Digital mock-up of Eric Trich and Taylor Cleveland’s digital installation, CMD+COPY. Courtesy of Trich and Cleveland.
“It’s a brand-new art experience in a brand-new world,” said Erica Felicella, the North Texas performance and new media artist.
We were walking up the car ramp inside the Dal Park Parking Garage, across from Neiman-Marcus on Commerce Street. Felicella is also the executive producer of Aurora, the ‘festival of lights’ that’s been held in downtown Dallas since 2010. Area 3 is not the festival’s biennial event; it’s a special project from Aurora running October 1st to January 1st. Back in June, Aurora announced it was going to year-round programming, and this is part of that.
“Brand-new art experience in a brand-new world”: Basically, with Area 3, Aurora becomes the latest public art outfit to join the growing group of theaters, dance troupes, live musicians and pop-up movie screenings that have opted to re-wire their art forms to live with the pandemic’s social-distancing isolation.
And they all employ the American car to do it. But Aurora has also advanced a new revenue stratagem for participating artists as part of its efforts to help the financially strapped cultural community in North Texas — more about that, later.
Most of these audience-at-the-wheel art efforts have adapted the model of the drive-in movie or the car-hop food stand: Audiences remain safe in their cars and the art is brought to them. But Area 3 is different — because Aurora seems to be one of the rare visual arts organization to let people essentially drive cars through 100,000 square feet of darkened art gallery. Instead of the drive-in movie, its model more closely resembles a drive-through car wash or one of those haunted house carnival rides where you stay in your toy car as it jostles past fluorescent ghosts and knife-wielding maniacs.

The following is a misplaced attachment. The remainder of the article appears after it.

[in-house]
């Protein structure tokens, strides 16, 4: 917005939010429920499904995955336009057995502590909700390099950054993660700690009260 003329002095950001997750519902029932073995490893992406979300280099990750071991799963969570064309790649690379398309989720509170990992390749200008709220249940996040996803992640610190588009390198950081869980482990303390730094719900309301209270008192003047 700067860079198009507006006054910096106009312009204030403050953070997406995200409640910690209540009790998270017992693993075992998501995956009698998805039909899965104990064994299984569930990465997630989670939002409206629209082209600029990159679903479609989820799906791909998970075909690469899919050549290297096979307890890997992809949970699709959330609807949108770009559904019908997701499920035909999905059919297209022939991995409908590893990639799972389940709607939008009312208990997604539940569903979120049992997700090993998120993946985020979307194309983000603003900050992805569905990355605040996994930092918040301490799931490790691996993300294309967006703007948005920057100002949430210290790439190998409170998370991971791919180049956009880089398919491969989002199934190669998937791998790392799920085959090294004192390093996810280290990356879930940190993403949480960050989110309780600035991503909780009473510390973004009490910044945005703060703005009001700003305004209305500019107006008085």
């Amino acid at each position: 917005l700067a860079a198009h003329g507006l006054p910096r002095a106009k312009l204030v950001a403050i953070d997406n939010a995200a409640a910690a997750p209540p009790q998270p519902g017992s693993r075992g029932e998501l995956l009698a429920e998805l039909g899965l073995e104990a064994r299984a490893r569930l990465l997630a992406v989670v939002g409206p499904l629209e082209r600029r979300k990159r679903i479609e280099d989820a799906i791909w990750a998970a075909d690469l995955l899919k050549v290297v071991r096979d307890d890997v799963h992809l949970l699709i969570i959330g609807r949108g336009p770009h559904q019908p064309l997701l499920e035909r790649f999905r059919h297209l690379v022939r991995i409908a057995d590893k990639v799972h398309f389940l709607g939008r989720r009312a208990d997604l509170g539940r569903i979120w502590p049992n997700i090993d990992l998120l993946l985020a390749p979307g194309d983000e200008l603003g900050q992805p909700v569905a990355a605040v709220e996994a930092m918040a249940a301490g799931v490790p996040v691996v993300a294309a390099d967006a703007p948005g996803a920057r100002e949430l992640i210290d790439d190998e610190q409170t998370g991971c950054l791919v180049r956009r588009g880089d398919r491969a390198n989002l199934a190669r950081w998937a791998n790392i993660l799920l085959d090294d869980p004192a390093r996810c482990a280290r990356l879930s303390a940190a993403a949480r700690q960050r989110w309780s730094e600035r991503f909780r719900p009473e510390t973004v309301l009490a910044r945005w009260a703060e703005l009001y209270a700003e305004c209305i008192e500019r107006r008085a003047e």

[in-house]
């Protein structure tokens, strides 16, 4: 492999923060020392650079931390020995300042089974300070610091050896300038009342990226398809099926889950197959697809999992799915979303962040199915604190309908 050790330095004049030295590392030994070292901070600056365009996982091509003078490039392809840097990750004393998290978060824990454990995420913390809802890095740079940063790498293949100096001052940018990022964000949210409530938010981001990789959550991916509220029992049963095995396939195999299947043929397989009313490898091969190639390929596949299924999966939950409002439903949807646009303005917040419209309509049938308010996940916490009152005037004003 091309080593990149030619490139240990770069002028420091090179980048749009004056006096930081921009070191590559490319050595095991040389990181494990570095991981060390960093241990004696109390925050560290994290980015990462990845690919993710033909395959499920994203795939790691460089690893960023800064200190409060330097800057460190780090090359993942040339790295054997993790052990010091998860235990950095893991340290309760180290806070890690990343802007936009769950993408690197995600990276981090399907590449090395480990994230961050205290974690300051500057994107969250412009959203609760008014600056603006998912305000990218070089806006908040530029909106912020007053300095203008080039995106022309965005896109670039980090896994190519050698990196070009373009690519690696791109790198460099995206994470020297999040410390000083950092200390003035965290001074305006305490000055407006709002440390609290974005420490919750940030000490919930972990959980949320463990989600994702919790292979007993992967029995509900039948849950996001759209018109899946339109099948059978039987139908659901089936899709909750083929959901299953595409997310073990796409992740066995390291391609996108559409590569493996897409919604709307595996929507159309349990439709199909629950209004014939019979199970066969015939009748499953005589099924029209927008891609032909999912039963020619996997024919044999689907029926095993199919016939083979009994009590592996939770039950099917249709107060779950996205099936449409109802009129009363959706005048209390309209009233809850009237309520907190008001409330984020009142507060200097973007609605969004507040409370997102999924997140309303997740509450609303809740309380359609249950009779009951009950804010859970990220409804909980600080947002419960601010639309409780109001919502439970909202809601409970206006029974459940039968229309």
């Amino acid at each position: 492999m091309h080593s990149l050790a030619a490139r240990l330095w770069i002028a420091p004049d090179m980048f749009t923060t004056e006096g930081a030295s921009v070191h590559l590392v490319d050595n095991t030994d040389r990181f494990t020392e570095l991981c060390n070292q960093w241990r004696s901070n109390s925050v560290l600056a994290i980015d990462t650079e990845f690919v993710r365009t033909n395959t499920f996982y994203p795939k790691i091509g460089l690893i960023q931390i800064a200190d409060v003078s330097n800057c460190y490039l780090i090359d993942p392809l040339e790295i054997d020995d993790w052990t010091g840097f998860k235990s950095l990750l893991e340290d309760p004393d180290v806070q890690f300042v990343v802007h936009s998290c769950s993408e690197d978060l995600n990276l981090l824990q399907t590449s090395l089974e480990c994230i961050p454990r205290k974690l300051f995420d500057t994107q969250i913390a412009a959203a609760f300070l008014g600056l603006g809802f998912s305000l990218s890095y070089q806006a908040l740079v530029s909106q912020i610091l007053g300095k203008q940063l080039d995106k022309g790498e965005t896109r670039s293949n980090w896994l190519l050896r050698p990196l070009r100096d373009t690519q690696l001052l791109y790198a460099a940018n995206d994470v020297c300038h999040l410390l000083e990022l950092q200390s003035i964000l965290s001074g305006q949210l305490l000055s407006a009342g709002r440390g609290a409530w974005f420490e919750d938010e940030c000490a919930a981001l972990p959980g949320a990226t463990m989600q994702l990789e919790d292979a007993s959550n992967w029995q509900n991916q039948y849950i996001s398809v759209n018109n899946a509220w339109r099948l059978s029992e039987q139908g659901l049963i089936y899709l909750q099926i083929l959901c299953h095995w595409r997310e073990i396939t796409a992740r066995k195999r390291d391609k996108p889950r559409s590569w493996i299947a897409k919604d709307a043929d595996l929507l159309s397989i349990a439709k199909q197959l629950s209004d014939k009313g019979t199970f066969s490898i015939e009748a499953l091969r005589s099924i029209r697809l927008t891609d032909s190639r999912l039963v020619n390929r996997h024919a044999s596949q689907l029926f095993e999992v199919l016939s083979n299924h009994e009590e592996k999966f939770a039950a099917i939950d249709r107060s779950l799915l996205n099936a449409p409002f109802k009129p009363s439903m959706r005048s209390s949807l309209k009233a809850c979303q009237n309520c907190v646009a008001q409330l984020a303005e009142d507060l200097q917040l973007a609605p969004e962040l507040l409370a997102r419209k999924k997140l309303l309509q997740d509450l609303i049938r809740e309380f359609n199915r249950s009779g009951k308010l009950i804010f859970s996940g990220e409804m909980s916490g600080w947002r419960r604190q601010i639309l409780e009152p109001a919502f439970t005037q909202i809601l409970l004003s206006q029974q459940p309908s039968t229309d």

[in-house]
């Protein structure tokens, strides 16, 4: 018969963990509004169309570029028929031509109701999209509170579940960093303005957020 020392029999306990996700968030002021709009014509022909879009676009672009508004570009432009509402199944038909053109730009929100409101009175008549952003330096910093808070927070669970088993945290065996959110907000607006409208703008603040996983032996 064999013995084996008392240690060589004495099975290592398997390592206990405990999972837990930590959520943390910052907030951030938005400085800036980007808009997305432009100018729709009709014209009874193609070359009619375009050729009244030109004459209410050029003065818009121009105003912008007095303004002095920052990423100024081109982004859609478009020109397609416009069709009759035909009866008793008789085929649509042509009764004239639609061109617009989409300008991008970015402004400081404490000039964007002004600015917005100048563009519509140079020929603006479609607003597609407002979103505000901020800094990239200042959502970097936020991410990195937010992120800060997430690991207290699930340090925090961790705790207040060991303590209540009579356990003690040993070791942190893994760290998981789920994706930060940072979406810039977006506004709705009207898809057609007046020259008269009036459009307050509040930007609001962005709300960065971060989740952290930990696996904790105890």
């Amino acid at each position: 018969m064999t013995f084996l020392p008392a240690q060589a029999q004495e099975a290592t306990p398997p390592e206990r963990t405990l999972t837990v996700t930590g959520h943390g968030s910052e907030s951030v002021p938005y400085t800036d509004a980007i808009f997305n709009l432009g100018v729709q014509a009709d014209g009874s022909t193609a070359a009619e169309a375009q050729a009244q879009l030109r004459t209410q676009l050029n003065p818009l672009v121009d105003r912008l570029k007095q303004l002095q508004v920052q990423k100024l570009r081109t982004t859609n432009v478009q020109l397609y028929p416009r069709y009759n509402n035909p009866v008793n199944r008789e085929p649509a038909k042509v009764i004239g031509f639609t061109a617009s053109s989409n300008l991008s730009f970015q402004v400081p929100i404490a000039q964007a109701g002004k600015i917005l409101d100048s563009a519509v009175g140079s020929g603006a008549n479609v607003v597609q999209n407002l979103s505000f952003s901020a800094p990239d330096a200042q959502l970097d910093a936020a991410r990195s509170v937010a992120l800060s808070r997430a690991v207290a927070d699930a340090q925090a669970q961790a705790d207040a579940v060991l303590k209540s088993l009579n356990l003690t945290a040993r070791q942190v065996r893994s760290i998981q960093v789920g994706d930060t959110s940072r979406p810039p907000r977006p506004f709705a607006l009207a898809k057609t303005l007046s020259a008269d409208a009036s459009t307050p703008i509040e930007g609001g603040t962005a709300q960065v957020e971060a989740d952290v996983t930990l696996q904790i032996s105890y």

Yet where Aurora has truly made its name in Dallas is letting us wander around freely and gawk at giant, outdoor digital projections up the sides of tall buildings. And they’re here, just not outdoors nor up the side of a building. Area 3 is a tunnel that follows a set path. In the Dal Park Parking Garage, we drive up several flights to get to a long black wall with giant sliding doors: Visitors’ entrances to Area 3 will be timed so as to avoid traffic jams as the cars proceed through 16 installations and environments.